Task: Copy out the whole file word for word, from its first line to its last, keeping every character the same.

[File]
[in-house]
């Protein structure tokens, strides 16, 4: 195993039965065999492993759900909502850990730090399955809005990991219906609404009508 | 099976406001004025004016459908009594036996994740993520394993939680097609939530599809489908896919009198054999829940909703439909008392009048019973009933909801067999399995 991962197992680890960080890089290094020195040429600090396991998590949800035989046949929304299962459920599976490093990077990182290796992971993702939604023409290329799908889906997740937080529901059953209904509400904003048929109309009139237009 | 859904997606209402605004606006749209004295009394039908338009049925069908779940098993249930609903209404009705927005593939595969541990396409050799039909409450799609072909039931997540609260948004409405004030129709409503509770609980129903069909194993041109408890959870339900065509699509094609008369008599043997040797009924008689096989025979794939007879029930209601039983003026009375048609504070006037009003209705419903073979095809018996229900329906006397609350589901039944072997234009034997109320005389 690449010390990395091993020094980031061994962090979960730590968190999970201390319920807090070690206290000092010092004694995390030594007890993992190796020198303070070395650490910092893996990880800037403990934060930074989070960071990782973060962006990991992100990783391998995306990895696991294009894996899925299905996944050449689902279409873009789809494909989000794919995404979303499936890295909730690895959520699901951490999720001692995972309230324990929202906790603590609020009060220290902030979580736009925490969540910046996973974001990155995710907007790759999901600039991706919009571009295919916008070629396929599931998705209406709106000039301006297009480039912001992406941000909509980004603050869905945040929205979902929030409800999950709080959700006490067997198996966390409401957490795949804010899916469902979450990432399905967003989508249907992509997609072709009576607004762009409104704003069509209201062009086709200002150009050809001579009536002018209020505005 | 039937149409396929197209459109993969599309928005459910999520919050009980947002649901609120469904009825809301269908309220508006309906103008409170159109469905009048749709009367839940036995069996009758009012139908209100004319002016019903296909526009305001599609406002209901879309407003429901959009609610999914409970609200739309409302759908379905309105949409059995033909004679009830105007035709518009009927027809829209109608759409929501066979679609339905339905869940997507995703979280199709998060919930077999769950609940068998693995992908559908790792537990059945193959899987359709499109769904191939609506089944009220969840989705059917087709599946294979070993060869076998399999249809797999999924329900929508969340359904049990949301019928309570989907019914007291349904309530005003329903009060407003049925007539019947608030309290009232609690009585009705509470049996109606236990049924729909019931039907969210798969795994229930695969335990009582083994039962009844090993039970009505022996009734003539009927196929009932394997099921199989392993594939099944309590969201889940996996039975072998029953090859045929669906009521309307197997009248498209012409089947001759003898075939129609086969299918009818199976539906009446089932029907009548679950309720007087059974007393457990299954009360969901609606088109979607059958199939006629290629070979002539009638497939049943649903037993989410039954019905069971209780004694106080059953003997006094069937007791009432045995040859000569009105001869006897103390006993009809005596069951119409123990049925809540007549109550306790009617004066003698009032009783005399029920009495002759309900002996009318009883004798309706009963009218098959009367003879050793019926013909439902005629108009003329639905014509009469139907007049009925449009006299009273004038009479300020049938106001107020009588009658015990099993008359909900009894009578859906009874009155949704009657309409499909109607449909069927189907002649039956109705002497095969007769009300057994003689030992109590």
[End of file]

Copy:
[in-house]
């Protein structure tokens, strides 16, 4: 195993039965065999492993759900909502850990730090399955809005990991219906609404009508 | 099976406001004025004016459908009594036996994740993520394993939680097609939530599809489908896919009198054999829940909703439909008392009048019973009933909801067999399995 991962197992680890960080890089290094020195040429600090396991998590949800035989046949929304299962459920599976490093990077990182290796992971993702939604023409290329799908889906997740937080529901059953209904509400904003048929109309009139237009 | 859904997606209402605004606006749209004295009394039908338009049925069908779940098993249930609903209404009705927005593939595969541990396409050799039909409450799609072909039931997540609260948004409405004030129709409503509770609980129903069909194993041109408890959870339900065509699509094609008369008599043997040797009924008689096989025979794939007879029930209601039983003026009375048609504070006037009003209705419903073979095809018996229900329906006397609350589901039944072997234009034997109320005389 690449010390990395091993020094980031061994962090979960730590968190999970201390319920807090070690206290000092010092004694995390030594007890993992190796020198303070070395650490910092893996990880800037403990934060930074989070960071990782973060962006990991992100990783391998995306990895696991294009894996899925299905996944050449689902279409873009789809494909989000794919995404979303499936890295909730690895959520699901951490999720001692995972309230324990929202906790603590609020009060220290902030979580736009925490969540910046996973974001990155995710907007790759999901600039991706919009571009295919916008070629396929599931998705209406709106000039301006297009480039912001992406941000909509980004603050869905945040929205979902929030409800999950709080959700006490067997198996966390409401957490795949804010899916469902979450990432399905967003989508249907992509997609072709009576607004762009409104704003069509209201062009086709200002150009050809001579009536002018209020505005 | 039937149409396929197209459109993969599309928005459910999520919050009980947002649901609120469904009825809301269908309220508006309906103008409170159109469905009048749709009367839940036995069996009758009012139908209100004319002016019903296909526009305001599609406002209901879309407003429901959009609610999914409970609200739309409302759908379905309105949409059995033909004679009830105007035709518009009927027809829209109608759409929501066979679609339905339905869940997507995703979280199709998060919930077999769950609940068998693995992908559908790792537990059945193959899987359709499109769904191939609506089944009220969840989705059917087709599946294979070993060869076998399999249809797999999924329900929508969340359904049990949301019928309570989907019914007291349904309530005003329903009060407003049925007539019947608030309290009232609690009585009705509470049996109606236990049924729909019931039907969210798969795994229930695969335990009582083994039962009844090993039970009505022996009734003539009927196929009932394997099921199989392993594939099944309590969201889940996996039975072998029953090859045929669906009521309307197997009248498209012409089947001759003898075939129609086969299918009818199976539906009446089932029907009548679950309720007087059974007393457990299954009360969901609606088109979607059958199939006629290629070979002539009638497939049943649903037993989410039954019905069971209780004694106080059953003997006094069937007791009432045995040859000569009105001869006897103390006993009809005596069951119409123990049925809540007549109550306790009617004066003698009032009783005399029920009495002759309900002996009318009883004798309706009963009218098959009367003879050793019926013909439902005629108009003329639905014509009469139907007049009925449009006299009273004038009479300020049938106001107020009588009658015990099993008359909900009894009578859906009874009155949704009657309409499909109607449909069927189907002649039956109705002497095969007769009300057994003689030992109590």